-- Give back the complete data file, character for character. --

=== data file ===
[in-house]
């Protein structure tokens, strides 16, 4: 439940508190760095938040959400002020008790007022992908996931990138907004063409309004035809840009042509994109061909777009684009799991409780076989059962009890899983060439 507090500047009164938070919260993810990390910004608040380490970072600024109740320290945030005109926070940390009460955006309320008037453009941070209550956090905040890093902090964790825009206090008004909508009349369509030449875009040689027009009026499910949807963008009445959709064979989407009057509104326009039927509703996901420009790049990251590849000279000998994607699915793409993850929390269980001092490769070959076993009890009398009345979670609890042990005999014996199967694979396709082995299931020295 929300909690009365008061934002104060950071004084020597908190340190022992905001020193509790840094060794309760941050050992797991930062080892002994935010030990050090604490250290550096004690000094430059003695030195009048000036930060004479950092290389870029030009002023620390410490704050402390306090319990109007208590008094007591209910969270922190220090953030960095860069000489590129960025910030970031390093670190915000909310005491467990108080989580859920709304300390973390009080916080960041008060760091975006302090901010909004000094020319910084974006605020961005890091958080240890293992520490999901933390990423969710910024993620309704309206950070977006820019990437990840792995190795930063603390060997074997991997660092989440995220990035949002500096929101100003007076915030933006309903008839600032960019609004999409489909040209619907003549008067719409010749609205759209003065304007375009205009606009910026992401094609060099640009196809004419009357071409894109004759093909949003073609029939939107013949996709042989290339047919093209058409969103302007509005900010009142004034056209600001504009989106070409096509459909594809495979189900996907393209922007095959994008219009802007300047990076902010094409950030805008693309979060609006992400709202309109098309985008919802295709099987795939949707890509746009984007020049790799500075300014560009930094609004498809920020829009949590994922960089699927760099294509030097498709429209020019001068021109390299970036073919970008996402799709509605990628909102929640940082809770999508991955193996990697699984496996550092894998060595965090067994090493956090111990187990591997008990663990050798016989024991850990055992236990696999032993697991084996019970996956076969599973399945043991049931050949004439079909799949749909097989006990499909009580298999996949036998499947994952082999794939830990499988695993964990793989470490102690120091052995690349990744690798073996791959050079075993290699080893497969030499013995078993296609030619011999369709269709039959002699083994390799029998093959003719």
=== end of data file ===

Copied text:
[in-house]
């Protein structure tokens, strides 16, 4: 439940508190760095938040959400002020008790007022992908996931990138907004063409309004035809840009042509994109061909777009684009799991409780076989059962009890899983060439 507090500047009164938070919260993810990390910004608040380490970072600024109740320290945030005109926070940390009460955006309320008037453009941070209550956090905040890093902090964790825009206090008004909508009349369509030449875009040689027009009026499910949807963008009445959709064979989407009057509104326009039927509703996901420009790049990251590849000279000998994607699915793409993850929390269980001092490769070959076993009890009398009345979670609890042990005999014996199967694979396709082995299931020295 929300909690009365008061934002104060950071004084020597908190340190022992905001020193509790840094060794309760941050050992797991930062080892002994935010030990050090604490250290550096004690000094430059003695030195009048000036930060004479950092290389870029030009002023620390410490704050402390306090319990109007208590008094007591209910969270922190220090953030960095860069000489590129960025910030970031390093670190915000909310005491467990108080989580859920709304300390973390009080916080960041008060760091975006302090901010909004000094020319910084974006605020961005890091958080240890293992520490999901933390990423969710910024993620309704309206950070977006820019990437990840792995190795930063603390060997074997991997660092989440995220990035949002500096929101100003007076915030933006309903008839600032960019609004999409489909040209619907003549008067719409010749609205759209003065304007375009205009606009910026992401094609060099640009196809004419009357071409894109004759093909949003073609029939939107013949996709042989290339047919093209058409969103302007509005900010009142004034056209600001504009989106070409096509459909594809495979189900996907393209922007095959994008219009802007300047990076902010094409950030805008693309979060609006992400709202309109098309985008919802295709099987795939949707890509746009984007020049790799500075300014560009930094609004498809920020829009949590994922960089699927760099294509030097498709429209020019001068021109390299970036073919970008996402799709509605990628909102929640940082809770999508991955193996990697699984496996550092894998060595965090067994090493956090111990187990591997008990663990050798016989024991850990055992236990696999032993697991084996019970996956076969599973399945043991049931050949004439079909799949749909097989006990499909009580298999996949036998499947994952082999794939830990499988695993964990793989470490102690120091052995690349990744690798073996791959050079075993290699080893497969030499013995078993296609030619011999369709269709039959002699083994390799029998093959003719």